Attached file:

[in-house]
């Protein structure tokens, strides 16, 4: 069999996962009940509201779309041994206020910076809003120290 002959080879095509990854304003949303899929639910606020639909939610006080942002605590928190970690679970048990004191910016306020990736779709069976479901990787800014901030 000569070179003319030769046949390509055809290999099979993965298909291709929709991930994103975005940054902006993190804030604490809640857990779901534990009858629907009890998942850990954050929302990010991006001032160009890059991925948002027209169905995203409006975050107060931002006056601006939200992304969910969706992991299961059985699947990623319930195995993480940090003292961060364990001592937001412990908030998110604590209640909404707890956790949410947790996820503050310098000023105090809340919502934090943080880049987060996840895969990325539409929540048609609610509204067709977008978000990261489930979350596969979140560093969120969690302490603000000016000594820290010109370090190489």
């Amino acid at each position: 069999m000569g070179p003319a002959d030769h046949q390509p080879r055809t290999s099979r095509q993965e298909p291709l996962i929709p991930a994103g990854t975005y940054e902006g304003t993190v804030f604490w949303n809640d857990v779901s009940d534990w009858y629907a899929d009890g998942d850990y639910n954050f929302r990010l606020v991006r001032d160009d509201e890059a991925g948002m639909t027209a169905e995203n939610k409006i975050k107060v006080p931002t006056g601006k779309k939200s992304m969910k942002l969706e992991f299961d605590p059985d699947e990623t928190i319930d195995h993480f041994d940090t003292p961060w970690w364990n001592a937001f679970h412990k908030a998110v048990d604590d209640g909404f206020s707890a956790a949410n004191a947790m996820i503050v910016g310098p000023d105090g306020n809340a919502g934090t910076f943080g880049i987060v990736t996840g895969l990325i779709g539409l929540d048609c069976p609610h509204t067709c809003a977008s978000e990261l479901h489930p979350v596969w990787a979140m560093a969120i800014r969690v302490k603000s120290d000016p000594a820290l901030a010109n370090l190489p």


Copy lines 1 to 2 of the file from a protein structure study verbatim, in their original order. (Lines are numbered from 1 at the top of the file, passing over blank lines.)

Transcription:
[in-house]
């Protein structure tokens, strides 16, 4: 069999996962009940509201779309041994206020910076809003120290 002959080879095509990854304003949303899929639910606020639909939610006080942002605590928190970690679970048990004191910016306020990736779709069976479901990787800014901030 000569070179003319030769046949390509055809290999099979993965298909291709929709991930994103975005940054902006993190804030604490809640857990779901534990009858629907009890998942850990954050929302990010991006001032160009890059991925948002027209169905995203409006975050107060931002006056601006939200992304969910969706992991299961059985699947990623319930195995993480940090003292961060364990001592937001412990908030998110604590209640909404707890956790949410947790996820503050310098000023105090809340919502934090943080880049987060996840895969990325539409929540048609609610509204067709977008978000990261489930979350596969979140560093969120969690302490603000000016000594820290010109370090190489």